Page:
Carrington Research Extension Center


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To Roll or Not to Roll?


Typically when corn is included in cattle rations, particularly in backgrounding and finishing diets, it is processed by dry rolling, grinding, or steam flaking.  In North Dakota, the processing method is typically dry rolling or grinding. However, not everyone has the ability to process corn on the farm and it is an added cost.   Every year producers ask, “do I need to roll my corn or can I feed it whole?”.  Unfortunately it is not a simple answer. As we glean through the huge body of research that has evaluated corn processing method and levels of processing, the results are mixed.  In many cases, there is no difference between animal performance or feed efficiency when corn is rolled or fed whole.  In other instances animal performance may be similar but dry matter intake is increased when whole corn is fed, and thus feed efficiency is improved with processing over whole corn. Additionally, age of animal may also be a factor. 


Whole Corn Diet

Over the past few years, research trials at the North Dakota State University Carrington Research Extension Center (CREC) has focused on trying to sort through this mystery and clarify if rolling is beneficial or when feeding corn whole is comparable to rolled corn diets. The research trials at the CREC have included: two yearling steer feedlot finishing trials with higher than typical forage levels and one trial using weaned calves to evaluate processing level in backgrounding and finishing rations have been conducted.

Rolled Corn Diet

Rolled Corn Diet

The data for the first two yearling feedlot trials have been published in the 2014 and 2015 North Dakota Beef report and can be accessed here: and

Cattle on Feed

The most recent trial was a 61 day growing and 140 day finishing study with whole or rolled corn, using 189 weaned cross bred steer calves.  The forage level in the growing diet was 31% and 14% in the finishing diet, from corn silage and straw.  Corn levels in the diets were similar between whole and rolled corn.  The average starting weight was 665 lbs.  The cattle weighed 863 lbs at the end of the growing period and finished at 1399 lbs.  In the growing period, the cattle gained 3.22 lbs/head/day on both the rolled and whole corn diets.  Dry matter intake was also similar for whole and rolled corn diets at 18.9 lbs/head/day.  In the finishing period, gains were similar for whole and rolled corn diets at 3.9 lbs/head/day.  Dry matter intakes were also similar at 24.0 lbs/head/day.  Thus, for both the growing and finishing periods the feed to gain ratio was similar for whole and rolled corn fed cattle.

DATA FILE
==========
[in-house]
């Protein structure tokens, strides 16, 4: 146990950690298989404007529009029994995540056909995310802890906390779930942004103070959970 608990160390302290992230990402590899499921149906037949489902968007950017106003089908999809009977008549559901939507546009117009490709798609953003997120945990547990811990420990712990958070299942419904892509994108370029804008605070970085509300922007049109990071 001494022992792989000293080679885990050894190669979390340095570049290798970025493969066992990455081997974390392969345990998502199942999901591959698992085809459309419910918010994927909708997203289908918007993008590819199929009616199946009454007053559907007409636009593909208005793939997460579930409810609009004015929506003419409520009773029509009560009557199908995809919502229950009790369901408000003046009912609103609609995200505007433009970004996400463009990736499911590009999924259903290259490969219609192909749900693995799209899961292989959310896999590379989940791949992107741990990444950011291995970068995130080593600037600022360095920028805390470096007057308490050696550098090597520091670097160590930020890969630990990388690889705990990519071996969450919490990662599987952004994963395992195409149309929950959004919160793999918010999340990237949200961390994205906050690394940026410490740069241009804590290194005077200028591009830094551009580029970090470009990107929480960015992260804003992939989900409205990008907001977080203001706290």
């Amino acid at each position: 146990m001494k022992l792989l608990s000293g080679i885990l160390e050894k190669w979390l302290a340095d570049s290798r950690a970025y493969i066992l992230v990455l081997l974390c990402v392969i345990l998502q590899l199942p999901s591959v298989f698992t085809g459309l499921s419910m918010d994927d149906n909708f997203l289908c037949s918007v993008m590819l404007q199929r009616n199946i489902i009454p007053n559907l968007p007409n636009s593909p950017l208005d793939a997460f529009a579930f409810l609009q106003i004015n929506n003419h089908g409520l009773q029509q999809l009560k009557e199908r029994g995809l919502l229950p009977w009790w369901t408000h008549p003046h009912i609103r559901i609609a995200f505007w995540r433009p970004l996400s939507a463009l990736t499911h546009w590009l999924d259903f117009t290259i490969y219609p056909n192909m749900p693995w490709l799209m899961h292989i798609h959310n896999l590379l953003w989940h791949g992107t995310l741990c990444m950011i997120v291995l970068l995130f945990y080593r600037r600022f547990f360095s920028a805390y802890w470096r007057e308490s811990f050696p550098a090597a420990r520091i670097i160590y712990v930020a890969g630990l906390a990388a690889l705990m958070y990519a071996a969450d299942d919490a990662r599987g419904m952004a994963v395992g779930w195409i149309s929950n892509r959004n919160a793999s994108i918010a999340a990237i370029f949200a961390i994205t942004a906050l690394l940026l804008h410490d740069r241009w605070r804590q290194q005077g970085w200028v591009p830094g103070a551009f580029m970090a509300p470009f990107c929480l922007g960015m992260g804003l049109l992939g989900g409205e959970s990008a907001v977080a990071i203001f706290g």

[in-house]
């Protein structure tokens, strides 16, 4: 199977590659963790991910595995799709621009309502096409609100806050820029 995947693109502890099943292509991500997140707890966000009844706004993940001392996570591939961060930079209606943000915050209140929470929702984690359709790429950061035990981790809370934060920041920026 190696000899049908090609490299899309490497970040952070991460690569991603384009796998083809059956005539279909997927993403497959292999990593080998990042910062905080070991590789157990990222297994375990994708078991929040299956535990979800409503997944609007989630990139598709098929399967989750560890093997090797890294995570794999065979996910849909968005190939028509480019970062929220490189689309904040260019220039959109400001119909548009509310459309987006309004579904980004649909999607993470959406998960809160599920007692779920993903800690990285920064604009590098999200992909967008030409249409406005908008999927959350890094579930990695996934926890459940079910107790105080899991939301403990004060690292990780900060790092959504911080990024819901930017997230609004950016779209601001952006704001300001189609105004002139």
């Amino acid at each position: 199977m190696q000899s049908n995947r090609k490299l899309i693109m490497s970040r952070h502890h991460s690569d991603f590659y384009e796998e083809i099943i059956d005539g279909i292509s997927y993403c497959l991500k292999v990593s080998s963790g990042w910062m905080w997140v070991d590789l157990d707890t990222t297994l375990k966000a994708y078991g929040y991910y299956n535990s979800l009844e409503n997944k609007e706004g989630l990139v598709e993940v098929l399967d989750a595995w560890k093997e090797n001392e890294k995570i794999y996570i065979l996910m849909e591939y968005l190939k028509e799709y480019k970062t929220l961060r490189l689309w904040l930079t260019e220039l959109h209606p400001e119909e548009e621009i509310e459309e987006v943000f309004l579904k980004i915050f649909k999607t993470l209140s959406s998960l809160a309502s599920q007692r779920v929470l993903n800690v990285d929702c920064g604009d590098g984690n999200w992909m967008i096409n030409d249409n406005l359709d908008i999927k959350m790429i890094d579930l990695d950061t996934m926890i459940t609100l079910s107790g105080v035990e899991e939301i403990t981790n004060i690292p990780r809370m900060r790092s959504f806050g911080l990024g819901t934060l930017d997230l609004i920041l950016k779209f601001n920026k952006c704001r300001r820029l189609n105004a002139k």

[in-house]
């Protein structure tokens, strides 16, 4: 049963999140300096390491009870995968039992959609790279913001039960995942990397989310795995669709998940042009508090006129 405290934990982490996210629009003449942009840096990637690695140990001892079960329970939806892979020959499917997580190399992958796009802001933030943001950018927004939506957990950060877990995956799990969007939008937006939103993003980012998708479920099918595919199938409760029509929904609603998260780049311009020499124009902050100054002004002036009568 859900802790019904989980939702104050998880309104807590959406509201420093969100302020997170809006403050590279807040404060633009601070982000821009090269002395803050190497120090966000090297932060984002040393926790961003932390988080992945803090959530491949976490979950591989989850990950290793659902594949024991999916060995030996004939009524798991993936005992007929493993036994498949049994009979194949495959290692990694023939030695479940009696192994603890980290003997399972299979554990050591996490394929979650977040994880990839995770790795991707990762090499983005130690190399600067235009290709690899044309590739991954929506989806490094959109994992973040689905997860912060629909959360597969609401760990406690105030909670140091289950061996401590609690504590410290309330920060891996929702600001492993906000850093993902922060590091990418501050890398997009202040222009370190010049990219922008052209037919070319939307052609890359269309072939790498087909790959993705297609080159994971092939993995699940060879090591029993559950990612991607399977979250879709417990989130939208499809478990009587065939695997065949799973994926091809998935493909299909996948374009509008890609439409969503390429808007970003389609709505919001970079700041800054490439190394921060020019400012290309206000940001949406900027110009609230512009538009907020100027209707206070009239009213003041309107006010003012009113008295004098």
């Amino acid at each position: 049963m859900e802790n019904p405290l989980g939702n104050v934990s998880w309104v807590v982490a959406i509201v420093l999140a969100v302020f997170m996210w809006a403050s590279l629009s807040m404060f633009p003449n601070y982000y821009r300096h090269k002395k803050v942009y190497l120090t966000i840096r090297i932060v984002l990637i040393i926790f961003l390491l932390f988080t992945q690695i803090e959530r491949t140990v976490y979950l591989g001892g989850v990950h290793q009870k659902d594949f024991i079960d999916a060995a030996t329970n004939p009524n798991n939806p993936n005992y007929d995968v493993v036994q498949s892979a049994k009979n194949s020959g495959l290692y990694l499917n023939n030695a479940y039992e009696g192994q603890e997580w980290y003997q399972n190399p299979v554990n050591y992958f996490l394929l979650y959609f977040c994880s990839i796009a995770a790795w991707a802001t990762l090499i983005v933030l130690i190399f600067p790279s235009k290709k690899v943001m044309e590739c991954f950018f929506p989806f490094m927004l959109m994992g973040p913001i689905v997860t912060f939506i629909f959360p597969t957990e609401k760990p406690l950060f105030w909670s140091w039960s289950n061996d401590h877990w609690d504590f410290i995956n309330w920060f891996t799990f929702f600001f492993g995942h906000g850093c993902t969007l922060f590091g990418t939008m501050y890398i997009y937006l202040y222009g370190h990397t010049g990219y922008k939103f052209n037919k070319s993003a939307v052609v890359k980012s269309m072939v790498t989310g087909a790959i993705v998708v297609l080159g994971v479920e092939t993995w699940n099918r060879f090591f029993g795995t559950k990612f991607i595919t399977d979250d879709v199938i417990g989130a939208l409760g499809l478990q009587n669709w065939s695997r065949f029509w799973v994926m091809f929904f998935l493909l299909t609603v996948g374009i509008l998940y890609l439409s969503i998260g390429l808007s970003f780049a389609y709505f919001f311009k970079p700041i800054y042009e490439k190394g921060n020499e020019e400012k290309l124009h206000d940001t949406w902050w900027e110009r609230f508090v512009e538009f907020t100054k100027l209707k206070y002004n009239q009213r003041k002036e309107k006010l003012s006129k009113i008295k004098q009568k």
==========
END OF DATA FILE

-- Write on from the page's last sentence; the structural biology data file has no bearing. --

• In these trials, consistently across all, the animal performance was similar if whole or rolled corn was fed.
  • In one yearling trial, dry matter intake was increased with whole corn but similar dry matter intakes were measure for whole or rolled corn in the other two. 
  • In the yearling trials, the gain to feed ratio tended to be higher for rolled corn.
  • In the weaned calf growing and finishing trial, the gain to feed ratio was similar with whole or rolled corn. 

For more information call 701-652-2951 or email

Livestock Research Specialist

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